If, dissatisfied with the answers, someone puts his eye to a crack in a fence, he sees cranes pulling up other cranes, scaffolding that embraces other scaffolding, beams that prop up other beams. "What meaning does your construction have?" he asks. "What is the aim of a city under construction unless it is a city? Where is the plan you are following, the blueprint?"
"We will show it to you as soon as the working day is over; we cannot interrupt our work now," they answer.
Work stops at sunset. Darkness falls over the building site. The sky is filled with stars. "There is the blueprint," they say.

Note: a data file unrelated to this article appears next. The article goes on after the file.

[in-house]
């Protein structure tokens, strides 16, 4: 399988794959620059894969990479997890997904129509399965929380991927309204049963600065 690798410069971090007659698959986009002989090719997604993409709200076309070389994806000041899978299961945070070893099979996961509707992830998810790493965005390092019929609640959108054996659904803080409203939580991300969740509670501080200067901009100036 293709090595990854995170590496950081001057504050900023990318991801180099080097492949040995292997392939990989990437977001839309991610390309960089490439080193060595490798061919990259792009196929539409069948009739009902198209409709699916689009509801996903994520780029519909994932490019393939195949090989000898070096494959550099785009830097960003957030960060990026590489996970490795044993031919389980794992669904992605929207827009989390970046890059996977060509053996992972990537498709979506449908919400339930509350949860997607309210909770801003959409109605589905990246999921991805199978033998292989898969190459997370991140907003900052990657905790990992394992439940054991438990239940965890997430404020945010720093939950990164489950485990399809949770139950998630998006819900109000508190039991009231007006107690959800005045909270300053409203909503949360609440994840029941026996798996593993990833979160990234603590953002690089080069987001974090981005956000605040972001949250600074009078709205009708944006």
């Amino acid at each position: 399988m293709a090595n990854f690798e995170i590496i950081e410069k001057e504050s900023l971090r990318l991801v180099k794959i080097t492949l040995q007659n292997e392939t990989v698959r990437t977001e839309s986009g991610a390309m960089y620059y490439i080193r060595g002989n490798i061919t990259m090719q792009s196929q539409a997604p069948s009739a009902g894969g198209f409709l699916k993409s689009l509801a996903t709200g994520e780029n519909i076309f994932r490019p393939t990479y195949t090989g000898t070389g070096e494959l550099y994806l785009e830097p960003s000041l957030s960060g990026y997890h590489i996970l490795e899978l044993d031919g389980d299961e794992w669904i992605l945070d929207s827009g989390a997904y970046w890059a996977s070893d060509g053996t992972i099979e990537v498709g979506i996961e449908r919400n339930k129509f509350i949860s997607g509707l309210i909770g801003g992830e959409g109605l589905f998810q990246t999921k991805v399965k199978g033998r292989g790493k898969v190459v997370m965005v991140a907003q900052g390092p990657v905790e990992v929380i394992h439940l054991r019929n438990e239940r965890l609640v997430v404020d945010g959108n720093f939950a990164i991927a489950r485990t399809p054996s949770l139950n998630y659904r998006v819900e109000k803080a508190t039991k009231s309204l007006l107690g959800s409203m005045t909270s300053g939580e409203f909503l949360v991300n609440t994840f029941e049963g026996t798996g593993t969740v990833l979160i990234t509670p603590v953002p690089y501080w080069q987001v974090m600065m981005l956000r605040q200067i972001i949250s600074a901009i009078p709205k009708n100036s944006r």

"Back from vacation", the barber announces,
or the postman, or the girl at the drugstore, now tan.
They are amazed to find the workaday world
still in place, their absence having slipped no cogs,
their customers having hardly missed them, and
there being so sparse an audience to tell of the wonders,
the pyramids they have seen, the silken warm seas,
the nighttimes of marimbas, the purchases achieved
in foreign languages, the beggars, the flies,
the hotel luxury, the grandeur of marble cities.
But at Customs the humdrum pressed its claims.
Gray days clicked shut around them; the yoke still fit,
warm as if never shucked. The world is still so small,
the evidence says, though their hearts cry, "Not so!"
- John Updike
i was talking to a moth
the other evening
he was trying to break into